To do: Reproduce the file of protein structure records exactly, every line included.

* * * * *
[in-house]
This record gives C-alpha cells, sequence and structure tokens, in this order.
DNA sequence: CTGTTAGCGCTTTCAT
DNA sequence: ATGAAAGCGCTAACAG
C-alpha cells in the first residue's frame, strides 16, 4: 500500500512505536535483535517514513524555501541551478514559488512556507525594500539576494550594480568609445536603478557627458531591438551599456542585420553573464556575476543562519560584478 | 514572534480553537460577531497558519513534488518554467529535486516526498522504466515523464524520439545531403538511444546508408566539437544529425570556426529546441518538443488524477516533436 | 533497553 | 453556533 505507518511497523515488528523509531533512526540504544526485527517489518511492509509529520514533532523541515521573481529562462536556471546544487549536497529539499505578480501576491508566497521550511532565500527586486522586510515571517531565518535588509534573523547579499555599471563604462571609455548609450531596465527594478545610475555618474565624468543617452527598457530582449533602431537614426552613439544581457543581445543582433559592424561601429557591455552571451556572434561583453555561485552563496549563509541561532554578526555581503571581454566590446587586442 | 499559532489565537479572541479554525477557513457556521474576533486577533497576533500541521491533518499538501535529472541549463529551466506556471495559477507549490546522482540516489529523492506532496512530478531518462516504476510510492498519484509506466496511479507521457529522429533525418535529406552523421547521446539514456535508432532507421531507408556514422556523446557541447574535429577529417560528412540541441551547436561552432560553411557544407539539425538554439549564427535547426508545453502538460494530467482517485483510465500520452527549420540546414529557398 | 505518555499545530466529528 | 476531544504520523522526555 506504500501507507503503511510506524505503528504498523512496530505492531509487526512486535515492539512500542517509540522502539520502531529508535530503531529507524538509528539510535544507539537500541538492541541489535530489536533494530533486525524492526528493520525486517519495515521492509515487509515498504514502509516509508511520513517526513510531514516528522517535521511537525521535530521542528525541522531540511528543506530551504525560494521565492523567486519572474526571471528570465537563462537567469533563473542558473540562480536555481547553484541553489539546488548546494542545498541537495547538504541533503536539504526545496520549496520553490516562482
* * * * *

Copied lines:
[in-house]
This record gives C-alpha cells, sequence and structure tokens, in this order.
DNA sequence: CTGTTAGCGCTTTCAT
DNA sequence: ATGAAAGCGCTAACAG
C-alpha cells in the first residue's frame, strides 16, 4: 500500500512505536535483535517514513524555501541551478514559488512556507525594500539576494550594480568609445536603478557627458531591438551599456542585420553573464556575476543562519560584478 | 514572534480553537460577531497558519513534488518554467529535486516526498522504466515523464524520439545531403538511444546508408566539437544529425570556426529546441518538443488524477516533436 | 533497553 | 453556533 505507518511497523515488528523509531533512526540504544526485527517489518511492509509529520514533532523541515521573481529562462536556471546544487549536497529539499505578480501576491508566497521550511532565500527586486522586510515571517531565518535588509534573523547579499555599471563604462571609455548609450531596465527594478545610475555618474565624468543617452527598457530582449533602431537614426552613439544581457543581445543582433559592424561601429557591455552571451556572434561583453555561485552563496549563509541561532554578526555581503571581454566590446587586442 | 499559532489565537479572541479554525477557513457556521474576533486577533497576533500541521491533518499538501535529472541549463529551466506556471495559477507549490546522482540516489529523492506532496512530478531518462516504476510510492498519484509506466496511479507521457529522429533525418535529406552523421547521446539514456535508432532507421531507408556514422556523446557541447574535429577529417560528412540541441551547436561552432560553411557544407539539425538554439549564427535547426508545453502538460494530467482517485483510465500520452527549420540546414529557398 | 505518555499545530466529528 | 476531544504520523522526555 506504500501507507503503511510506524505503528504498523512496530505492531509487526512486535515492539512500542517509540522502539520502531529508535530503531529507524538509528539510535544507539537500541538492541541489535530489536533494530533486525524492526528493520525486517519495515521492509515487509515498504514502509516509508511520513517526513510531514516528522517535521511537525521535530521542528525541522531540511528543506530551504525560494521565492523567486519572474526571471528570465537563462537567469533563473542558473540562480536555481547553484541553489539546488548546494542545498541537495547538504541533503536539504526545496520549496520553490516562482